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Abstract

Island communities stand to be among the first and most adversely affected by the impacts of global climate change. Rising sea levels, changing precipitation and storm patterns, and increasing air and sea-surface temperatures stress already limited island resources while climate change policies circumscribe local decision making. Anthropologists make important contributions to understanding island-based knowledge, global causes of vulnerability, local perceptions of risk, and islander agency channeled into adaptive capacity and resilience. A conceptual framework that recognizes both the complexity of the causes of island vulnerability and the constraints and opportunities available to islanders offers an analytical approach to understanding islander responses to climate change, including migration. The framework is used to show that island communities are not merely isolated, small, and impoverished but that they are often deeply globally connected in ways that reject such simple descriptions and will be essential to just and equitable climate solutions.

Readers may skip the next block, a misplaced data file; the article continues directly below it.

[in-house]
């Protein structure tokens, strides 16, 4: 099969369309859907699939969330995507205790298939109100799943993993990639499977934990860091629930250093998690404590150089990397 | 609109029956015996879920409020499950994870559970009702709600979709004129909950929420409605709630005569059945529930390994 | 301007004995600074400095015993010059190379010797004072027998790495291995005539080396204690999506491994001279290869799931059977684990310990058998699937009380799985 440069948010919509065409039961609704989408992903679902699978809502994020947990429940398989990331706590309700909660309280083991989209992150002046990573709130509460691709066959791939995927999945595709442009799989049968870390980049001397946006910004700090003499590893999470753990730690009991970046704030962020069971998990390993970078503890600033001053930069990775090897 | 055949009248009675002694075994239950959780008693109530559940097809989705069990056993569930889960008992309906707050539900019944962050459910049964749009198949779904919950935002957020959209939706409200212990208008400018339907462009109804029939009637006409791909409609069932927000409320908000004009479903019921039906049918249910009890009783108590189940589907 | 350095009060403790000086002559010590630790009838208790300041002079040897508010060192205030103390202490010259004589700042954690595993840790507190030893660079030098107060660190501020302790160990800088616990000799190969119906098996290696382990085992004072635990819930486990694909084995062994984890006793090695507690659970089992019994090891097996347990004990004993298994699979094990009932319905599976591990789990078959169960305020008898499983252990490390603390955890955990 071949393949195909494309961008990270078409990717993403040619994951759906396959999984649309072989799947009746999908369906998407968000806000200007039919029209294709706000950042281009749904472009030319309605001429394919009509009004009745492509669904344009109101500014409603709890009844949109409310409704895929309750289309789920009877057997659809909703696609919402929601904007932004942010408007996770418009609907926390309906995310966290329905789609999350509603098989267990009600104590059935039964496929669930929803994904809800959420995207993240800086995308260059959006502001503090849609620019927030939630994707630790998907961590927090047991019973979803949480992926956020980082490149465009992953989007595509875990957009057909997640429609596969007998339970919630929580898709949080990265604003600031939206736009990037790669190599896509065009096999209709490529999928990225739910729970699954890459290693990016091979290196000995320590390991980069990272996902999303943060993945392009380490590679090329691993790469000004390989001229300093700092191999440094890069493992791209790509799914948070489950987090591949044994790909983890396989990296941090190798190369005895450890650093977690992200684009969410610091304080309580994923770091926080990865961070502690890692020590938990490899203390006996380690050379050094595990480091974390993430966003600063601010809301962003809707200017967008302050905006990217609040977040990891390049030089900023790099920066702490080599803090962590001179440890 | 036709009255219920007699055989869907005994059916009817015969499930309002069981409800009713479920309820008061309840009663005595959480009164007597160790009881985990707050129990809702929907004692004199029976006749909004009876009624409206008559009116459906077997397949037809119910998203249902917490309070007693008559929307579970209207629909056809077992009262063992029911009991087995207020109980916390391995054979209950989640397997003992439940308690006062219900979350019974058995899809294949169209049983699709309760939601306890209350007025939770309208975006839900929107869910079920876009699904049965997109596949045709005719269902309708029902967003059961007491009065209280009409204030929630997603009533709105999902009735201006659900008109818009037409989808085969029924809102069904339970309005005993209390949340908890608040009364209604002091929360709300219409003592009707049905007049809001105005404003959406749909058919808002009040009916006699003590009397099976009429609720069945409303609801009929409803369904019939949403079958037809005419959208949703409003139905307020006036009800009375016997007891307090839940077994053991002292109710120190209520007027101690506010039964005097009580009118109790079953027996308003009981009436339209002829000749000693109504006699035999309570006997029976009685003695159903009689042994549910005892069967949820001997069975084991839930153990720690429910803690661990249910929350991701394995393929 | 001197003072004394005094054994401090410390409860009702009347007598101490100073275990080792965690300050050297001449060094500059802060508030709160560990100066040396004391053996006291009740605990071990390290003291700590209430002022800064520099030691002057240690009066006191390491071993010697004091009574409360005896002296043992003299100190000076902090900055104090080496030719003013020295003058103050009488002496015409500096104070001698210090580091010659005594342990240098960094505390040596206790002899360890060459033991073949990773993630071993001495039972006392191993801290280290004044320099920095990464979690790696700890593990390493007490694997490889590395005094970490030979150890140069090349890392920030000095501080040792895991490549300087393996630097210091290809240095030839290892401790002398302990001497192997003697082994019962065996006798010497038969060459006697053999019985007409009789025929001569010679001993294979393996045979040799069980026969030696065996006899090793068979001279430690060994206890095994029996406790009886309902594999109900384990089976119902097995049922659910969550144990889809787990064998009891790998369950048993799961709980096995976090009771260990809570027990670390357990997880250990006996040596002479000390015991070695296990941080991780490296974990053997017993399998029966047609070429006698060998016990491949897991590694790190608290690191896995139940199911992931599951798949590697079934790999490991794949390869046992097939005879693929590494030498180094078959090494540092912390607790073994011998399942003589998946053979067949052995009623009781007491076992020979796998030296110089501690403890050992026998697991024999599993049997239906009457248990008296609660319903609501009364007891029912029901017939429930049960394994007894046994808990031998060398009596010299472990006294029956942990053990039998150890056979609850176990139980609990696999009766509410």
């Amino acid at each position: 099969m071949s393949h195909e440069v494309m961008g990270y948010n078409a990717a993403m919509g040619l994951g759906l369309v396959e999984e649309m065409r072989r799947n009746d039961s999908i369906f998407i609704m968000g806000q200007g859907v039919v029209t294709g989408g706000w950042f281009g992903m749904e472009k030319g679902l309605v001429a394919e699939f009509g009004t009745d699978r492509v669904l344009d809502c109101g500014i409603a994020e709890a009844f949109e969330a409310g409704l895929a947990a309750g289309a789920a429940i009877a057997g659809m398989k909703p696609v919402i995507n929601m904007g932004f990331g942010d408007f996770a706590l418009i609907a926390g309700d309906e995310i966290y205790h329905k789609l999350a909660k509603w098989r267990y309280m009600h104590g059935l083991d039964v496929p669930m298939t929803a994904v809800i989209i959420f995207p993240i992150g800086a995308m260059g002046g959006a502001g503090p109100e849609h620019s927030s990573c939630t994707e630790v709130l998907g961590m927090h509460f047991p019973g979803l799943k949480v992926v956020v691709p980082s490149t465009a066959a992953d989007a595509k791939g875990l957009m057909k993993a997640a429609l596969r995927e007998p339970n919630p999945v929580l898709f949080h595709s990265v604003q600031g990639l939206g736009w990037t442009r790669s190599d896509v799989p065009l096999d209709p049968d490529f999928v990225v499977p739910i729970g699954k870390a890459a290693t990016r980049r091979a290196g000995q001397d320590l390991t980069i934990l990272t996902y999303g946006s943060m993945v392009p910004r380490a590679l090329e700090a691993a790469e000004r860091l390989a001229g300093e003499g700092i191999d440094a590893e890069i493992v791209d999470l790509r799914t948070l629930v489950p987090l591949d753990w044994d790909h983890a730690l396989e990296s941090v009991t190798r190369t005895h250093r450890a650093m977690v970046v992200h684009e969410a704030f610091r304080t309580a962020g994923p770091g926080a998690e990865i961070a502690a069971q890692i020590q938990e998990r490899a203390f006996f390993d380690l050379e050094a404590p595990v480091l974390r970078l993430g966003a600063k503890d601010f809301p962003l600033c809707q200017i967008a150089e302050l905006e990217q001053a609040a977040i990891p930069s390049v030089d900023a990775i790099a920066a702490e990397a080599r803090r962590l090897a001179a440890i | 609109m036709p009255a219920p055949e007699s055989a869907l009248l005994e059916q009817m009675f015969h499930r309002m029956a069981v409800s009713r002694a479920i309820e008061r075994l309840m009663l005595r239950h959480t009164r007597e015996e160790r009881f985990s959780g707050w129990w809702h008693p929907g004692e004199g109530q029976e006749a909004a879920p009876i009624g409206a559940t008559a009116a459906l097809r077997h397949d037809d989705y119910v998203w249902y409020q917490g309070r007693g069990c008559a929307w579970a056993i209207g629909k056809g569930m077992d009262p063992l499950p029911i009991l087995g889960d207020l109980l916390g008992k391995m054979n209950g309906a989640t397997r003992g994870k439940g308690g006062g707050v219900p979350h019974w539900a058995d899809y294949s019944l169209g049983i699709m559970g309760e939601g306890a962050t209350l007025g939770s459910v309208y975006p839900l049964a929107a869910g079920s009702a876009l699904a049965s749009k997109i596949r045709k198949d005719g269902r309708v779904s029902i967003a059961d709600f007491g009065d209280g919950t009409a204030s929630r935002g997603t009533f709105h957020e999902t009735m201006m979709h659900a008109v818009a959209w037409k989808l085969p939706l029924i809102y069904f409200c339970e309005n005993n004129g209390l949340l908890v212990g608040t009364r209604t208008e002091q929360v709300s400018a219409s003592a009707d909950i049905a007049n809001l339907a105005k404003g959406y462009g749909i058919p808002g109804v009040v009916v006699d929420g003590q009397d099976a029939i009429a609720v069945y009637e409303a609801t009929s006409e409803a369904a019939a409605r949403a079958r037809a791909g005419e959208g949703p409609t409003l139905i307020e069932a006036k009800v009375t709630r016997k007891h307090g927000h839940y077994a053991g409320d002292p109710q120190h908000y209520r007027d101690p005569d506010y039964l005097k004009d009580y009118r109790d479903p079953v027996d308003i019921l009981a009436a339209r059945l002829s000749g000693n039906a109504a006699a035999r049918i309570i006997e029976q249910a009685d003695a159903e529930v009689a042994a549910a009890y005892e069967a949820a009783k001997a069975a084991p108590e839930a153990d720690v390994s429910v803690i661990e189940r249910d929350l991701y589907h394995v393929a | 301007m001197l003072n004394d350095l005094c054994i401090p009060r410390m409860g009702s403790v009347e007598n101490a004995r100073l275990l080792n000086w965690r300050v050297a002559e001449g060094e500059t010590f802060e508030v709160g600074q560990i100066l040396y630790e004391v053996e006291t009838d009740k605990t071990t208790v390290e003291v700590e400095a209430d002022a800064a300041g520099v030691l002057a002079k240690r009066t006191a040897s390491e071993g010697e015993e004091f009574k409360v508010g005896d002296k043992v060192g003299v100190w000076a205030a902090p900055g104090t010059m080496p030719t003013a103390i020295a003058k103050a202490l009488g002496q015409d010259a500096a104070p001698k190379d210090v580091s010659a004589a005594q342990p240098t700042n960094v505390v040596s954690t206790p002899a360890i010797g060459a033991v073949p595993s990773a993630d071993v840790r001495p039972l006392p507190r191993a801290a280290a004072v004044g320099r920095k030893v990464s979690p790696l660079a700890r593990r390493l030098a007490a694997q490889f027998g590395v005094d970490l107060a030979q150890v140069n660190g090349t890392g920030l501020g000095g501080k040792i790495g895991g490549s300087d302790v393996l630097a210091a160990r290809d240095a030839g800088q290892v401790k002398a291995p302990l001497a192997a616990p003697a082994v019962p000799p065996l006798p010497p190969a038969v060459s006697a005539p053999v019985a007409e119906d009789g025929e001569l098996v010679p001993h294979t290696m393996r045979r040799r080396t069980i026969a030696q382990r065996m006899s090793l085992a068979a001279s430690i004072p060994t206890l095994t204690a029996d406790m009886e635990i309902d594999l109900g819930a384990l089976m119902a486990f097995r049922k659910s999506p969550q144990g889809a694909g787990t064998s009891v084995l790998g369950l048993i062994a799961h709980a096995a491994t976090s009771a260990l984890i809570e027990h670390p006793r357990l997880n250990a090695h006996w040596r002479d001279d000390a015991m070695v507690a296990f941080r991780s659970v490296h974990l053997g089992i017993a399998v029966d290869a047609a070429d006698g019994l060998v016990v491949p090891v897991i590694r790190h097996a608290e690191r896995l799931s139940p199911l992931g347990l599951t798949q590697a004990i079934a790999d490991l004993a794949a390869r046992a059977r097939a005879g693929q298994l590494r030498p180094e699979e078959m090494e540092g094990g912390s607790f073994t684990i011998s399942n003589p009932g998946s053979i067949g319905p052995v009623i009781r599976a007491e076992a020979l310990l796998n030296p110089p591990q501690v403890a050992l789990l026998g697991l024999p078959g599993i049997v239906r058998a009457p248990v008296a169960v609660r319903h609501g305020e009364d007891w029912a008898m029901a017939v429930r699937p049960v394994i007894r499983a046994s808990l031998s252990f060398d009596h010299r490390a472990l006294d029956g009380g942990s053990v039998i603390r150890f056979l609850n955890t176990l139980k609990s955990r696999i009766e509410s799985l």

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/content/journals/10.1146/annurev-anthro-092611-145730
2012-10-21
2024-04-18
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/content/journals/10.1146/annurev-anthro-092611-145730
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  • Article Type: Review Article
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